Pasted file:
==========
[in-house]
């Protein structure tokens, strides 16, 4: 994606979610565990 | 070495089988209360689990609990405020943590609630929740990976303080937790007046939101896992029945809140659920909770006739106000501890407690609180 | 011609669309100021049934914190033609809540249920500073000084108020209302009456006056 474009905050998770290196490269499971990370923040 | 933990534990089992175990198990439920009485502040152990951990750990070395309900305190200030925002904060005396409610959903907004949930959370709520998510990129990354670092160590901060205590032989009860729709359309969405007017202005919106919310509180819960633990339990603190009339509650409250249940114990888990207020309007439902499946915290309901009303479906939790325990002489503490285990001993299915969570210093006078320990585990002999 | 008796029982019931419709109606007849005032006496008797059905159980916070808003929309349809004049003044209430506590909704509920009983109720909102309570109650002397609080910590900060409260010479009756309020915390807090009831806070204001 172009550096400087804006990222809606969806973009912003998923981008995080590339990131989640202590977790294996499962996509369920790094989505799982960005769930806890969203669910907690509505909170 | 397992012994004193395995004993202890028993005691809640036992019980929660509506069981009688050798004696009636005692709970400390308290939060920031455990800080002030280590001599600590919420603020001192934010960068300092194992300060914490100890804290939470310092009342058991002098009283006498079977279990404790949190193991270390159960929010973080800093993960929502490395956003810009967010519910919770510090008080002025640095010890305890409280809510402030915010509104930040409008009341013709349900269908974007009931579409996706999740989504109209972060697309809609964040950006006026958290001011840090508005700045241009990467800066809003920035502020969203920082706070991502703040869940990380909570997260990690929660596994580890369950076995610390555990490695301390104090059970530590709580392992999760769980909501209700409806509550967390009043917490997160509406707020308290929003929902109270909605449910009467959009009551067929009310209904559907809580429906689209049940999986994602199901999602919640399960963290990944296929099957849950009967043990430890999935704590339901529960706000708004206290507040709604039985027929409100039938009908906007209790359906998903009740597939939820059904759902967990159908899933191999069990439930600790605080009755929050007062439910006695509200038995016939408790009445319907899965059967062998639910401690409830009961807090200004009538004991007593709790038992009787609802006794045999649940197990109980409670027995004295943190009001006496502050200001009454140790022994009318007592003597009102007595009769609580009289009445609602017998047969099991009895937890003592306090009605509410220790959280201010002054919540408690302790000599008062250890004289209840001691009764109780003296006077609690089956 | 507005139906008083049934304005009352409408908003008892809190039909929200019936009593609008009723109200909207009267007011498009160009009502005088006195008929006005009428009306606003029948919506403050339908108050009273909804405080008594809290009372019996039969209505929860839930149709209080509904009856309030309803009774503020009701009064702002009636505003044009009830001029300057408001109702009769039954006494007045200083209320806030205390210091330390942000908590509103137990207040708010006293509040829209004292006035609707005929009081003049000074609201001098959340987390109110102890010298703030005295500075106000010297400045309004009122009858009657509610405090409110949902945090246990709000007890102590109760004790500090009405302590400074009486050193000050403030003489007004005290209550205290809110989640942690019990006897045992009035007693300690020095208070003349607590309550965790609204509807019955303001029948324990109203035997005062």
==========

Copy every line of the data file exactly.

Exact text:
[in-house]
């Protein structure tokens, strides 16, 4: 994606979610565990 | 070495089988209360689990609990405020943590609630929740990976303080937790007046939101896992029945809140659920909770006739106000501890407690609180 | 011609669309100021049934914190033609809540249920500073000084108020209302009456006056 474009905050998770290196490269499971990370923040 | 933990534990089992175990198990439920009485502040152990951990750990070395309900305190200030925002904060005396409610959903907004949930959370709520998510990129990354670092160590901060205590032989009860729709359309969405007017202005919106919310509180819960633990339990603190009339509650409250249940114990888990207020309007439902499946915290309901009303479906939790325990002489503490285990001993299915969570210093006078320990585990002999 | 008796029982019931419709109606007849005032006496008797059905159980916070808003929309349809004049003044209430506590909704509920009983109720909102309570109650002397609080910590900060409260010479009756309020915390807090009831806070204001 172009550096400087804006990222809606969806973009912003998923981008995080590339990131989640202590977790294996499962996509369920790094989505799982960005769930806890969203669910907690509505909170 | 397992012994004193395995004993202890028993005691809640036992019980929660509506069981009688050798004696009636005692709970400390308290939060920031455990800080002030280590001599600590919420603020001192934010960068300092194992300060914490100890804290939470310092009342058991002098009283006498079977279990404790949190193991270390159960929010973080800093993960929502490395956003810009967010519910919770510090008080002025640095010890305890409280809510402030915010509104930040409008009341013709349900269908974007009931579409996706999740989504109209972060697309809609964040950006006026958290001011840090508005700045241009990467800066809003920035502020969203920082706070991502703040869940990380909570997260990690929660596994580890369950076995610390555990490695301390104090059970530590709580392992999760769980909501209700409806509550967390009043917490997160509406707020308290929003929902109270909605449910009467959009009551067929009310209904559907809580429906689209049940999986994602199901999602919640399960963290990944296929099957849950009967043990430890999935704590339901529960706000708004206290507040709604039985027929409100039938009908906007209790359906998903009740597939939820059904759902967990159908899933191999069990439930600790605080009755929050007062439910006695509200038995016939408790009445319907899965059967062998639910401690409830009961807090200004009538004991007593709790038992009787609802006794045999649940197990109980409670027995004295943190009001006496502050200001009454140790022994009318007592003597009102007595009769609580009289009445609602017998047969099991009895937890003592306090009605509410220790959280201010002054919540408690302790000599008062250890004289209840001691009764109780003296006077609690089956 | 507005139906008083049934304005009352409408908003008892809190039909929200019936009593609008009723109200909207009267007011498009160009009502005088006195008929006005009428009306606003029948919506403050339908108050009273909804405080008594809290009372019996039969209505929860839930149709209080509904009856309030309803009774503020009701009064702002009636505003044009009830001029300057408001109702009769039954006494007045200083209320806030205390210091330390942000908590509103137990207040708010006293509040829209004292006035609707005929009081003049000074609201001098959340987390109110102890010298703030005295500075106000010297400045309004009122009858009657509610405090409110949902945090246990709000007890102590109760004790500090009405302590400074009486050193000050403030003489007004005290209550205290809110989640942690019990006897045992009035007693300690020095208070003349607590309550965790609204509807019955303001029948324990109203035997005062």